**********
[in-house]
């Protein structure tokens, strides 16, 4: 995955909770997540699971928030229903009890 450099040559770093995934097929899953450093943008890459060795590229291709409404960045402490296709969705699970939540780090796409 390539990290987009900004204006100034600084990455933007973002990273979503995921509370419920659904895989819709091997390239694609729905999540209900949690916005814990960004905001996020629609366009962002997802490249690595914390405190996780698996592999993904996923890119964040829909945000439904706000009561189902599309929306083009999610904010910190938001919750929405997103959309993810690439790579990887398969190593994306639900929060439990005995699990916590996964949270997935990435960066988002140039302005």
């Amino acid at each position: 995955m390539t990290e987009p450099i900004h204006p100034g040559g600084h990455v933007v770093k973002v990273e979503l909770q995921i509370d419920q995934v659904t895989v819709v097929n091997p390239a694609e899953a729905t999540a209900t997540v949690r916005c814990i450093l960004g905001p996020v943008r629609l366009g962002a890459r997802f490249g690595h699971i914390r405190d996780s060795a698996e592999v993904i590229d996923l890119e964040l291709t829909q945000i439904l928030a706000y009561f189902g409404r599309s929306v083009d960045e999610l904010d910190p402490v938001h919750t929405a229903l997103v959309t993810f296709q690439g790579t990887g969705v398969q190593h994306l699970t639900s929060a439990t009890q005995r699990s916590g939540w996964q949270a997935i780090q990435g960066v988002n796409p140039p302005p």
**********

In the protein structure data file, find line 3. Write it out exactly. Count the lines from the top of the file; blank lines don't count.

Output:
């Amino acid at each position: 995955m390539t990290e987009p450099i900004h204006p100034g040559g600084h990455v933007v770093k973002v990273e979503l909770q995921i509370d419920q995934v659904t895989v819709v097929n091997p390239a694609e899953a729905t999540a209900t997540v949690r916005c814990i450093l960004g905001p996020v943008r629609l366009g962002a890459r997802f490249g690595h699971i914390r405190d996780s060795a698996e592999v993904i590229d996923l890119e964040l291709t829909q945000i439904l928030a706000y009561f189902g409404r599309s929306v083009d960045e999610l904010d910190p402490v938001h919750t929405a229903l997103v959309t993810f296709q690439g790579t990887g969705v398969q190593h994306l699970t639900s929060a439990t009890q005995r699990s916590g939540w996964q949270a997935i780090q990435g960066v988002n796409p140039p302005p």